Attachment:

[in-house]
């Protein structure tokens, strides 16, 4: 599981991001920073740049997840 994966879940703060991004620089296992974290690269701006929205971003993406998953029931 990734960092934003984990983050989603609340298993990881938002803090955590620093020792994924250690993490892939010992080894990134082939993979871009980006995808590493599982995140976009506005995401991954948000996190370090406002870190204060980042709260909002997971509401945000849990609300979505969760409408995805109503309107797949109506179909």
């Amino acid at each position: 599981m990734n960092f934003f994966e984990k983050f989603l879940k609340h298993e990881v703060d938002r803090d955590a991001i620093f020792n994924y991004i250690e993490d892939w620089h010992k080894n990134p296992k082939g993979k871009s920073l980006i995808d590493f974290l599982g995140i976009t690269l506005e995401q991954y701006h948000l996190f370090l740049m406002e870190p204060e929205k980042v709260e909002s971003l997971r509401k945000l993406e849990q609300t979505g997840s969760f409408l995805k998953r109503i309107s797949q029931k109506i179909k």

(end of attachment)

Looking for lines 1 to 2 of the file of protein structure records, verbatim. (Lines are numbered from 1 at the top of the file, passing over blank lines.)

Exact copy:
[in-house]
């Protein structure tokens, strides 16, 4: 599981991001920073740049997840 994966879940703060991004620089296992974290690269701006929205971003993406998953029931 990734960092934003984990983050989603609340298993990881938002803090955590620093020792994924250690993490892939010992080894990134082939993979871009980006995808590493599982995140976009506005995401991954948000996190370090406002870190204060980042709260909002997971509401945000849990609300979505969760409408995805109503309107797949109506179909």